Fixing J.P. Arencibia | Baseball | CBC Sports

MLBFixing J.P. Arencibia

Posted: Friday, June 14, 2013 | 02:02 PM

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Blue Jays catcher J.P. Arencibia strikes out in about a third of his plate appearances, and makes an out in three of every four trips to the dish. (Kathy Willens/Associated Press) Blue Jays catcher J.P. Arencibia strikes out in about a third of his plate appearances, and makes an out in three of every four trips to the dish. (Kathy Willens/Associated Press)

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After a flawed-but-promising rookie season in 2011, it was easy to think that, with a few adjustments, J.P. Arencibia could become a star. It hasn't happened. Instead of progressing, Arencibia seems to be getting worse.
I've always liked J.P. Arencibia. Guys with power are easy to like. Catchers with power are that much better, since it's a position where there aren't a lot of great offensive players.

In his rookie season in 2011, the Toronto Blue Jays catcher hit .219/.282/.438 (batting average/on-base percentage/slugging percentage) with 23 home runs in 129 games. It was easy to think that, with normal progression, as he learned the pitchers in the majors, as he learned to take a few more walks and bring the batting average up, that he could one day become an All-Star.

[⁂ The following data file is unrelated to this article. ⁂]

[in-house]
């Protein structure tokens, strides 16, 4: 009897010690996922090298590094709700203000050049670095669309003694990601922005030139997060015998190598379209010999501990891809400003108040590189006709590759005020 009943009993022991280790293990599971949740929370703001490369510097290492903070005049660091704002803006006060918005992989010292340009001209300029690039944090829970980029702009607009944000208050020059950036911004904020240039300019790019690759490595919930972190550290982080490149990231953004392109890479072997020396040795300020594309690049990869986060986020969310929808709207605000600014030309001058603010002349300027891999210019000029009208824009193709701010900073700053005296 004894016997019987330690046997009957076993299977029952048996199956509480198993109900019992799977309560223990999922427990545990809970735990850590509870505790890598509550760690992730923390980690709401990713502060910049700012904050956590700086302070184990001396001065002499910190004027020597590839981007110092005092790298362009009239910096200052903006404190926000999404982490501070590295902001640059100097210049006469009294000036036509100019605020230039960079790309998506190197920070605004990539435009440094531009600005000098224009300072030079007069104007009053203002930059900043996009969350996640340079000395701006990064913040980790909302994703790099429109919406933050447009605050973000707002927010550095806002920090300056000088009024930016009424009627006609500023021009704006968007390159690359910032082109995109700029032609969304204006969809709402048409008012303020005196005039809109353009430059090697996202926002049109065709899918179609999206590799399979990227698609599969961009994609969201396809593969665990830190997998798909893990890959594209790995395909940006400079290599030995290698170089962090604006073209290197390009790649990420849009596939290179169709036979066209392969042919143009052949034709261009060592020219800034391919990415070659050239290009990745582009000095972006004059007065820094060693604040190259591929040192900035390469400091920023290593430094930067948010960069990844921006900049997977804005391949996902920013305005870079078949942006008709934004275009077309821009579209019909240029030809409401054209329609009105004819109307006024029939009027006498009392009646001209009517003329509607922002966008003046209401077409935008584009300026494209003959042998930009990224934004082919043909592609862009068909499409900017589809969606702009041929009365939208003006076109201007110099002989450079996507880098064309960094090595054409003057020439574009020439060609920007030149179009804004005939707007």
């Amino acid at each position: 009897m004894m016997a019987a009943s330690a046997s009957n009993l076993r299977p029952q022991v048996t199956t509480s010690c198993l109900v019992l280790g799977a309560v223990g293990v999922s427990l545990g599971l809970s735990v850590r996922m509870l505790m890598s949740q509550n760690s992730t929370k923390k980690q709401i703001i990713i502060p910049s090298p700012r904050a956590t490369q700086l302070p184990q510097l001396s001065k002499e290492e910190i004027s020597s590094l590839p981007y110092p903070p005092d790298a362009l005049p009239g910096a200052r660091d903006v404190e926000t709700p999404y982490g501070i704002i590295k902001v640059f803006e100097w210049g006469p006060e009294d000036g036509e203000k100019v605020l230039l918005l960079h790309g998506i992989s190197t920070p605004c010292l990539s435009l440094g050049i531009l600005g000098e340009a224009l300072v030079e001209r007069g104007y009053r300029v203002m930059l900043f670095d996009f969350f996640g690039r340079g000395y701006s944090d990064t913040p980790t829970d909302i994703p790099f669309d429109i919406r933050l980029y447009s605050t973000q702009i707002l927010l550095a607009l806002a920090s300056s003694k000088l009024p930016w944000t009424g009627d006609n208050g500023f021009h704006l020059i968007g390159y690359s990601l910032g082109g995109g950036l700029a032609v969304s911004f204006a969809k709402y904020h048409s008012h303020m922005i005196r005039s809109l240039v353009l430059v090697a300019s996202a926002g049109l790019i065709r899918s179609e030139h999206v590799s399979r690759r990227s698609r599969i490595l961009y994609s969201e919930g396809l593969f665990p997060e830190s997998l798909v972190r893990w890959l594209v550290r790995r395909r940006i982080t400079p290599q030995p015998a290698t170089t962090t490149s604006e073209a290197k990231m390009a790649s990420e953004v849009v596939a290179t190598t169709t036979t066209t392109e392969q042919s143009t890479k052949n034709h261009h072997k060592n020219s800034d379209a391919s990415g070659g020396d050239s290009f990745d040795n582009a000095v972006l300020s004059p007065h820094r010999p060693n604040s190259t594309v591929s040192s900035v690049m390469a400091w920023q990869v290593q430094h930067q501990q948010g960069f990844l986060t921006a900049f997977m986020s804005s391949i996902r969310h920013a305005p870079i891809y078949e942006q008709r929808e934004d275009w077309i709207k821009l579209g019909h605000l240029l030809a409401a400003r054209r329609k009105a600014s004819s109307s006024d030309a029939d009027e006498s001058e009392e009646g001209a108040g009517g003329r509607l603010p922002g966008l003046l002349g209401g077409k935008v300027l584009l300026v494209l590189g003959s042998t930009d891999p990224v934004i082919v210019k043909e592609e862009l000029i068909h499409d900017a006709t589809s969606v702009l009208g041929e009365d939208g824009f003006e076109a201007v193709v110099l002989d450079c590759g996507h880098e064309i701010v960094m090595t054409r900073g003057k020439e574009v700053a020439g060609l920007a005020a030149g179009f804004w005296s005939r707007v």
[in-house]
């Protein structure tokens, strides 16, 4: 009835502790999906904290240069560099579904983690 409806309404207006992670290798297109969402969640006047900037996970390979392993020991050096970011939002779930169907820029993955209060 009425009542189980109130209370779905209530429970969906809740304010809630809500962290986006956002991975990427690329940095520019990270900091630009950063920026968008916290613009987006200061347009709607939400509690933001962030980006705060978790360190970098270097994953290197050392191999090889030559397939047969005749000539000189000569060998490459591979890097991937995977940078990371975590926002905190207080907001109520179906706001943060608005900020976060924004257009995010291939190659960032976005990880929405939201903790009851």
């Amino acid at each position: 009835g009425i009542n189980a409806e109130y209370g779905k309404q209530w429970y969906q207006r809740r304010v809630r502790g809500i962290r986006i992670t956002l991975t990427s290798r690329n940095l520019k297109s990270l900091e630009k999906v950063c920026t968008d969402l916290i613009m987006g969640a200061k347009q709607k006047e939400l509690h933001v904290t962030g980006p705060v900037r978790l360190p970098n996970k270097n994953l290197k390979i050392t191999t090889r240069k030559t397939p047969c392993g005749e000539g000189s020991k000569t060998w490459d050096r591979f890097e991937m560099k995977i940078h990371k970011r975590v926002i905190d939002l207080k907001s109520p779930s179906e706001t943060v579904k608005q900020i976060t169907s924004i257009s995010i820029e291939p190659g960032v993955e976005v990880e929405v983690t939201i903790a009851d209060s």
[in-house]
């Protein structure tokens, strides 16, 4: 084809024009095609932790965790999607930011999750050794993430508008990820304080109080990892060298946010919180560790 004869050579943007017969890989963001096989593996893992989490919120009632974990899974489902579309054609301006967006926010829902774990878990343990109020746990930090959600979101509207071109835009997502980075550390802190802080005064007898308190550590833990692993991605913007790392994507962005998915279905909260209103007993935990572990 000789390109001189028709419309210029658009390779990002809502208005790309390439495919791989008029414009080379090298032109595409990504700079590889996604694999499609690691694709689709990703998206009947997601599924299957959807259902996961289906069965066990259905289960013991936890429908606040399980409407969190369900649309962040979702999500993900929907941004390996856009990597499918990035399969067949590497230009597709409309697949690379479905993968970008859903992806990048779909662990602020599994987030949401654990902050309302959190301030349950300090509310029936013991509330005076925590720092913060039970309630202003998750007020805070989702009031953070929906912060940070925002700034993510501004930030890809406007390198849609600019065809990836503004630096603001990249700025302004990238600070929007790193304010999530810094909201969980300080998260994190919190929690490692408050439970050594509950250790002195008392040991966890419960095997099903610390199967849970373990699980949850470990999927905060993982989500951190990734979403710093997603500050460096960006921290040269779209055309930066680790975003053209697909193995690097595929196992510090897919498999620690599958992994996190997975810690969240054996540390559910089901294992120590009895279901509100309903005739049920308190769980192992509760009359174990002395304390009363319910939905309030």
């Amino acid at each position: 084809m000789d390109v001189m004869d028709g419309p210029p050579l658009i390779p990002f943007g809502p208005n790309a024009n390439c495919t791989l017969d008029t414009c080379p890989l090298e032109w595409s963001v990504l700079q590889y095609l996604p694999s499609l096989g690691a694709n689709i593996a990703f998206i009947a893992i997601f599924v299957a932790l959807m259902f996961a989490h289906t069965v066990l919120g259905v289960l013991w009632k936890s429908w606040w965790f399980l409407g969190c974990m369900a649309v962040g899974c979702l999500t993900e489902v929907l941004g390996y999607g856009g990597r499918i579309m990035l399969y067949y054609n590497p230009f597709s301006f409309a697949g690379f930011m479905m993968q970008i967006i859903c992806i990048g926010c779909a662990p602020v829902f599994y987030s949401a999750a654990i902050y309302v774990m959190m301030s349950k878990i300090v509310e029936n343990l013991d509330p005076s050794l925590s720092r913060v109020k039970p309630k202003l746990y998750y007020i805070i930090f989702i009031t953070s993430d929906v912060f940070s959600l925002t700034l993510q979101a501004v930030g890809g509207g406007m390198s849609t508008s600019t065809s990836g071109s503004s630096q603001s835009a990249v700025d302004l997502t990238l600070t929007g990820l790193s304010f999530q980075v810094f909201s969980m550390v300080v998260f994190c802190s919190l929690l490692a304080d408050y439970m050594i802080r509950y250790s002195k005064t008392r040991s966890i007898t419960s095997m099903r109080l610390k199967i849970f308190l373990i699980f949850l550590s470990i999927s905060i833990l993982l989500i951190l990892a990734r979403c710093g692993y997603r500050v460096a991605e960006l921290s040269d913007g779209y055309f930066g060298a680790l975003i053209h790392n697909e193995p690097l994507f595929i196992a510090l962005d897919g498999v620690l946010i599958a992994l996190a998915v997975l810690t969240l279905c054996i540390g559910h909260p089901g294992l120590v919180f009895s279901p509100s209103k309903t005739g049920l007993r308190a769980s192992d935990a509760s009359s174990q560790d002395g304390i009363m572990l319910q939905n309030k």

It hasn't happened. Instead of progressing, in most areas, Arencibia seems to be getting worse.

At the moment, he ranks second from the bottom among major-league catchers with a 0.0 WAR (wins above replacement). More worrisome is that his walk rate keeps dropping. In his rookie season of 2010, he walked 7.4 per cent of the time, pretty close to the league average of 8.5 per cent. Last year his walk rate dropped to 4.8 per cent. This season, it's 2.5 per cent. That's the second-lowest walk rate in the major leagues, among players with 200 or more plate appearances. It's unacceptable.

The problem with walking that little is that opposing pitchers know you won't take a walk, so why should they throw you something over the plate when they know you are willing to chase unhittable pitches? Pitchers will make mistakes and leave hittable pitches out over the plate occasionally, which has helped Arencibia to hit 12 home runs this season, but if you show you won't chase, pitchers will have to throw over the plate more and give you more pitches you can hit.

Yet, Arencibia seems to wear the "I don't walk" label with pride. He tells us that he doesn't need to walk, that he is an RBI guy. The trouble is that if you chase pitches and strike out, you can't drive in runs.

Hit and miss

This season Arencibia has swung at 38.9 per cent of pitches outside of the strike zone, compared to a league average of 29.2 per cent. He has made contact with these pitches 53.9 per cent of the time, compared to a league average of 63.3 per cent. So he swings at pitches off the plate far more often than most players, and he misses those pitches more often as well. Not a good combination.